Sibella Hallward, the love of Monty's life, at least when the play starts, is played here by the radiant Kristen Beth Williams. She has a gorgeous singing voice to go along with all the gorgeous dresses that she gets to wear throughout the production. At the same time, her comic timing and delivery never fail, nor does her wonderful chemistry with Massey throughout their scenes together. The other woman in Monty's life, his fiancé and cousin Phoebe D'Ysquith, is played by the equally talented Kristen Hahn. Her operatic voice is stunning and brings the house down every time she utilizes her vocal talents. She and Williams are both a force to be reckoned with and work just as well separately as they do in a few scenes together, including the aforementioned "I've Decided to Marry You" number and the stunning duet towards the end of the show, "That Horrible Woman."
This nationally touring production features an ensemble that includes Jennifer Smith, Catherine Walker, Christopher Behmke, Sarah Ellis, Matt Leisy, Megan Loomis, Dani Marcus, Kristen Mengelkoch, Ruth Pferdehirt, David Scott, Purdy, Chuck Ragsdale, and Ben Roseberry. Each of them deserves praise, there is not a weak link in the bunch. There is also not a weakness to be found in any of this show's technical elements.
Alexander Dodge's scenic design does something impossible and manages to make PPAC feel small and intimate. The use of a smaller stage-within-the-stage, of sorts, perfectly manages to bring the production down to a less overwhelming and easier to digest level. Every time the curtain rises on that smaller stage, the audience is treated to yet another stunning, perfectly appointed, wonderful new location or setting, none of which is ever repeated. It is some of the most fantastic theatrical scenery this audience member has ever seen. Linda Cho's costume designs are equally spectacular and gorgeous and Philip S. Rosenberg's lights do a perfect job setting the mood and scene without ever being a distraction. Special mention must also be made of Aaron Rhyne's incredible projections, which play a pivotal role in all of the settings and locations as well as the murderous moments. There have been many musicals recently which made terrible, awful use of projections, so often an unnecessary and garish distraction. These are the best projections and the best use of projections I have ever seen, and it's not even close.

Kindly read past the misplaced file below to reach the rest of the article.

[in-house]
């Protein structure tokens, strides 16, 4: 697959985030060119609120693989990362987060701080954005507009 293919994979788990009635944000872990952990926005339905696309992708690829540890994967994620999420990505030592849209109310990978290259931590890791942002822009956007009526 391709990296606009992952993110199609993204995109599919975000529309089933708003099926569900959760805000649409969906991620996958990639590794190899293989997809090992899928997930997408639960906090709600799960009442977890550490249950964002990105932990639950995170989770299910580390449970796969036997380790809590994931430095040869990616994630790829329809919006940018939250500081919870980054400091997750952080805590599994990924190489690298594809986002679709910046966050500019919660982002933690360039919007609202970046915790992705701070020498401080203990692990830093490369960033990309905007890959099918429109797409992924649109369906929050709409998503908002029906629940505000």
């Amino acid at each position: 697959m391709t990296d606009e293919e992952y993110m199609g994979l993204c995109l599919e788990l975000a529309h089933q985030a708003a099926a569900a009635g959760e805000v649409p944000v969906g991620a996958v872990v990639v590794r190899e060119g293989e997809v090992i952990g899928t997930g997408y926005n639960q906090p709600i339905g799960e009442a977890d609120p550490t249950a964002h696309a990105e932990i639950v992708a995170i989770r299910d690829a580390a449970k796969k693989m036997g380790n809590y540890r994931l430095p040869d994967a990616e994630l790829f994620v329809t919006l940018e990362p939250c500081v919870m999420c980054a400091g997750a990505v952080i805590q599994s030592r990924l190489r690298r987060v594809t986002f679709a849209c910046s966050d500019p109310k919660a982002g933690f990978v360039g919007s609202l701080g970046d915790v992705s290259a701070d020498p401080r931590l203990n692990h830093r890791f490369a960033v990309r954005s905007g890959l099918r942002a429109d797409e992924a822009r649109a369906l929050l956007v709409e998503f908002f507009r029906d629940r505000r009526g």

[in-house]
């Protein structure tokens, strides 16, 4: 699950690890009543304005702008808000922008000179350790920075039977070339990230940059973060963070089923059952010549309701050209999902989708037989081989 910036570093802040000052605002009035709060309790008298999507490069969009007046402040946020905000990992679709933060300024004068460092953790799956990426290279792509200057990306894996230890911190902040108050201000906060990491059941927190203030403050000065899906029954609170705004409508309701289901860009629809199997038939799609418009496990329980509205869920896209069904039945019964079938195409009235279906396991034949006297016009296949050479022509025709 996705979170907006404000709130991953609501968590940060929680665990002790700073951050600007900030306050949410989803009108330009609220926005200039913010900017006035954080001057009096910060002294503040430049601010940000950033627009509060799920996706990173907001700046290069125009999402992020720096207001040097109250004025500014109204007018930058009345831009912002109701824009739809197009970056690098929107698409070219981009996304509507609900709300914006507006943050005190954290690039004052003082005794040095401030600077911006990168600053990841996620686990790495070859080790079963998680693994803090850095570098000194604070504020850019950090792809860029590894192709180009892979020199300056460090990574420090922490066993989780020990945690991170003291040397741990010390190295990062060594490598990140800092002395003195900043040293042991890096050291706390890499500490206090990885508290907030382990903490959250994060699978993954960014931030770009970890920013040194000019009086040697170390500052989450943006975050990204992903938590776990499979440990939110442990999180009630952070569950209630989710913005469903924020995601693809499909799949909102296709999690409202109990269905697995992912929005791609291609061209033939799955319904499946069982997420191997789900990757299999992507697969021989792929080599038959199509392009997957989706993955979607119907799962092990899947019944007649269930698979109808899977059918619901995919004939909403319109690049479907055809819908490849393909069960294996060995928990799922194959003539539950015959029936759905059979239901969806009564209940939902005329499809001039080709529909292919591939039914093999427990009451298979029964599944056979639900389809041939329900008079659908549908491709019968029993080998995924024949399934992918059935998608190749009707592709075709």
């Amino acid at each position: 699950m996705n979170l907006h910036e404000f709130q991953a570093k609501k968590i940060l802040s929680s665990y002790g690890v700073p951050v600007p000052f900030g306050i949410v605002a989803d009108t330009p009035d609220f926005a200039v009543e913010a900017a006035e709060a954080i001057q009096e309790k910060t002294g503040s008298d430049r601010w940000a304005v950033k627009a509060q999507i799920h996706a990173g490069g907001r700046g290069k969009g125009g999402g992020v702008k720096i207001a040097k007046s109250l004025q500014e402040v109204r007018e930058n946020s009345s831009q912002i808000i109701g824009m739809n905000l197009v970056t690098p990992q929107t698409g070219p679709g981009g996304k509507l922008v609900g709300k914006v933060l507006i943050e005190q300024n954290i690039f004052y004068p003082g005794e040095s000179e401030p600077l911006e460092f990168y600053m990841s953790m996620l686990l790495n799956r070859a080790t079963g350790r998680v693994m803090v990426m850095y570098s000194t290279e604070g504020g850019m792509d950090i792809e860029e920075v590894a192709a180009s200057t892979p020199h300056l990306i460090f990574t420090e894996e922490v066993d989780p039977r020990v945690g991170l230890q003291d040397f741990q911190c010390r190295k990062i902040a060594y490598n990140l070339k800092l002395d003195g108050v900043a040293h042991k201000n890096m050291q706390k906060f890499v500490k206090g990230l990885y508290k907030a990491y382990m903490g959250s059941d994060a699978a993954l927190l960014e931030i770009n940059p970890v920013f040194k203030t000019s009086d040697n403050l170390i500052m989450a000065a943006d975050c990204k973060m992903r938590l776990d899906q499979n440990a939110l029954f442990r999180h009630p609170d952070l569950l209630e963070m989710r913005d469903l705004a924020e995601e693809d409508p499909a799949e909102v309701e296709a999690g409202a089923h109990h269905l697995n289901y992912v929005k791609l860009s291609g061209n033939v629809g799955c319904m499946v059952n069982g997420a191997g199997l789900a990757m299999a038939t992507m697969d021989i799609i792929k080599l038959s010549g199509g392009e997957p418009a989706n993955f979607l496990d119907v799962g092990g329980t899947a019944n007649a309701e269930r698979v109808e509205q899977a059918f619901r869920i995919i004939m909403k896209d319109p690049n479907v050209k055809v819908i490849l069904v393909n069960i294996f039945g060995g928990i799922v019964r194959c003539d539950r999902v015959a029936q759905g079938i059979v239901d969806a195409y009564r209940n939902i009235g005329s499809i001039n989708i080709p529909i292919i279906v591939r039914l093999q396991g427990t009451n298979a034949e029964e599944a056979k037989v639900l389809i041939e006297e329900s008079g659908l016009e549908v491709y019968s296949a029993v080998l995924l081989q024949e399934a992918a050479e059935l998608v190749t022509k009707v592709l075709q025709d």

A Gentleman's' Guide to Love & Murder is one of the best new musicals to appear on Broadway in recent years, and with good reason. During its short stay at PPAC, it is one you absolutely should not miss.
A Gentleman's Guide to Love & Murder runs at the Providence Performing Arts Center (PPAC), December 6 - 11, 2016. Tickets are on sale now and start at $36; all ticket prices include a $3 per ticket restoration charge and are subject to change without notice. Tickets are available at the PPAC Box Office (located at 220 Weybosset Street in downtown Providence), by phone at (401) 421-ARTS (2787), and online at www.ppacri.org - Box Office Hours are Monday through Friday, 10A to 5P; Saturday, 10A to 2P, and two hours prior to curtain times.
Pictured (L to R): Kristen Beth Williams, Kevin Massey and Kristen Hahn. Photo by Joan Marcus